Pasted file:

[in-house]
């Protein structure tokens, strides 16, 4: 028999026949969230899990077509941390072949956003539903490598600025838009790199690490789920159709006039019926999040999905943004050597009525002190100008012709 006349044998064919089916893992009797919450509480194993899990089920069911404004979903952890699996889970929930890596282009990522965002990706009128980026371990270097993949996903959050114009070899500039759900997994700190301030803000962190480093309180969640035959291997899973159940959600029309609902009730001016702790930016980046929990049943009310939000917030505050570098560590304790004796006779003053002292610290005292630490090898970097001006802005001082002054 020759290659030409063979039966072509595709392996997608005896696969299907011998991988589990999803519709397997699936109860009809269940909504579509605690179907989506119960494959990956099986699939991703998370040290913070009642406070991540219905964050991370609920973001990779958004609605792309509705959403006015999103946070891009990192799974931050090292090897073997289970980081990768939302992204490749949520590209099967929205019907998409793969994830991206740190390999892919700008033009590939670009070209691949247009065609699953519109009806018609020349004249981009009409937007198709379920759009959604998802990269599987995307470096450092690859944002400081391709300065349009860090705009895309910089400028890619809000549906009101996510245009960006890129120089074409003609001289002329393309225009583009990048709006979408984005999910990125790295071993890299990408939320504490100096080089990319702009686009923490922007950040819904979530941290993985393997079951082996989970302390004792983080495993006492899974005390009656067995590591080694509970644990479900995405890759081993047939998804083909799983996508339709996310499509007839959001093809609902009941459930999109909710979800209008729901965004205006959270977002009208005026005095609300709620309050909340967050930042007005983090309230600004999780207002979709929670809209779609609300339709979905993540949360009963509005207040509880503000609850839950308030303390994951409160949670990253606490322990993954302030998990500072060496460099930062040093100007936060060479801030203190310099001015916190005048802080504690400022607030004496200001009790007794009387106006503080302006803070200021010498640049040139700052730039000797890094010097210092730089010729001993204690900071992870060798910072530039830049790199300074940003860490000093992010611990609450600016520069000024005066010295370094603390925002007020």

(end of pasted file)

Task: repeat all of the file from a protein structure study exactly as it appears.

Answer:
[in-house]
């Protein structure tokens, strides 16, 4: 028999026949969230899990077509941390072949956003539903490598600025838009790199690490789920159709006039019926999040999905943004050597009525002190100008012709 006349044998064919089916893992009797919450509480194993899990089920069911404004979903952890699996889970929930890596282009990522965002990706009128980026371990270097993949996903959050114009070899500039759900997994700190301030803000962190480093309180969640035959291997899973159940959600029309609902009730001016702790930016980046929990049943009310939000917030505050570098560590304790004796006779003053002292610290005292630490090898970097001006802005001082002054 020759290659030409063979039966072509595709392996997608005896696969299907011998991988589990999803519709397997699936109860009809269940909504579509605690179907989506119960494959990956099986699939991703998370040290913070009642406070991540219905964050991370609920973001990779958004609605792309509705959403006015999103946070891009990192799974931050090292090897073997289970980081990768939302992204490749949520590209099967929205019907998409793969994830991206740190390999892919700008033009590939670009070209691949247009065609699953519109009806018609020349004249981009009409937007198709379920759009959604998802990269599987995307470096450092690859944002400081391709300065349009860090705009895309910089400028890619809000549906009101996510245009960006890129120089074409003609001289002329393309225009583009990048709006979408984005999910990125790295071993890299990408939320504490100096080089990319702009686009923490922007950040819904979530941290993985393997079951082996989970302390004792983080495993006492899974005390009656067995590591080694509970644990479900995405890759081993047939998804083909799983996508339709996310499509007839959001093809609902009941459930999109909710979800209008729901965004205006959270977002009208005026005095609300709620309050909340967050930042007005983090309230600004999780207002979709929670809209779609609300339709979905993540949360009963509005207040509880503000609850839950308030303390994951409160949670990253606490322990993954302030998990500072060496460099930062040093100007936060060479801030203190310099001015916190005048802080504690400022607030004496200001009790007794009387106006503080302006803070200021010498640049040139700052730039000797890094010097210092730089010729001993204690900071992870060798910072530039830049790199300074940003860490000093992010611990609450600016520069000024005066010295370094603390925002007020």